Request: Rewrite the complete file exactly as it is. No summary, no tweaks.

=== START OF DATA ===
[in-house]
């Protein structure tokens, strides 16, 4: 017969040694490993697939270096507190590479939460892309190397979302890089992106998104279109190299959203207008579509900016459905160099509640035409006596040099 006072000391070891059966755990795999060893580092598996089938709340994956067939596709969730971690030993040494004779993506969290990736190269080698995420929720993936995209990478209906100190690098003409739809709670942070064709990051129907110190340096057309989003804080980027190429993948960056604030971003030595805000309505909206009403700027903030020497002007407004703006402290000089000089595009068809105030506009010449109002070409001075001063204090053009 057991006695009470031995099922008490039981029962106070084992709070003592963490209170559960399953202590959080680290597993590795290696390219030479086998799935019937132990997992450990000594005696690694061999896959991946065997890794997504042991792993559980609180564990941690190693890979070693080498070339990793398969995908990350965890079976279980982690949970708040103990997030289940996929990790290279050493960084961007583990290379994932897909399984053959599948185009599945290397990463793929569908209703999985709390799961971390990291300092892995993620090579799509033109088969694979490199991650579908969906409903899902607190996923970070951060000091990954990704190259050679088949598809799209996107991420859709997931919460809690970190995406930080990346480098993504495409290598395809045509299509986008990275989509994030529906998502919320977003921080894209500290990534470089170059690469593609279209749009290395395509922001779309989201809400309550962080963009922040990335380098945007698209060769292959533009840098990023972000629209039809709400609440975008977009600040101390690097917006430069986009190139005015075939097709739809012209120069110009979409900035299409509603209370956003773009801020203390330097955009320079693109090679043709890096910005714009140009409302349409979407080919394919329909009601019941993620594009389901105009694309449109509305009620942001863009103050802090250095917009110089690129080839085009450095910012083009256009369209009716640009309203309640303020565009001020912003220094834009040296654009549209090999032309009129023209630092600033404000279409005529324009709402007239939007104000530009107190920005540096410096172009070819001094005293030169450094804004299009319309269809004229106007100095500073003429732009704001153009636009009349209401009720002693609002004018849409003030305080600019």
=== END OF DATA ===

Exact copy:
[in-house]
């Protein structure tokens, strides 16, 4: 017969040694490993697939270096507190590479939460892309190397979302890089992106998104279109190299959203207008579509900016459905160099509640035409006596040099 006072000391070891059966755990795999060893580092598996089938709340994956067939596709969730971690030993040494004779993506969290990736190269080698995420929720993936995209990478209906100190690098003409739809709670942070064709990051129907110190340096057309989003804080980027190429993948960056604030971003030595805000309505909206009403700027903030020497002007407004703006402290000089000089595009068809105030506009010449109002070409001075001063204090053009 057991006695009470031995099922008490039981029962106070084992709070003592963490209170559960399953202590959080680290597993590795290696390219030479086998799935019937132990997992450990000594005696690694061999896959991946065997890794997504042991792993559980609180564990941690190693890979070693080498070339990793398969995908990350965890079976279980982690949970708040103990997030289940996929990790290279050493960084961007583990290379994932897909399984053959599948185009599945290397990463793929569908209703999985709390799961971390990291300092892995993620090579799509033109088969694979490199991650579908969906409903899902607190996923970070951060000091990954990704190259050679088949598809799209996107991420859709997931919460809690970190995406930080990346480098993504495409290598395809045509299509986008990275989509994030529906998502919320977003921080894209500290990534470089170059690469593609279209749009290395395509922001779309989201809400309550962080963009922040990335380098945007698209060769292959533009840098990023972000629209039809709400609440975008977009600040101390690097917006430069986009190139005015075939097709739809012209120069110009979409900035299409509603209370956003773009801020203390330097955009320079693109090679043709890096910005714009140009409302349409979407080919394919329909009601019941993620594009389901105009694309449109509305009620942001863009103050802090250095917009110089690129080839085009450095910012083009256009369209009716640009309203309640303020565009001020912003220094834009040296654009549209090999032309009129023209630092600033404000279409005529324009709402007239939007104000530009107190920005540096410096172009070819001094005293030169450094804004299009319309269809004229106007100095500073003429732009704001153009636009009349209401009720002693609002004018849409003030305080600019």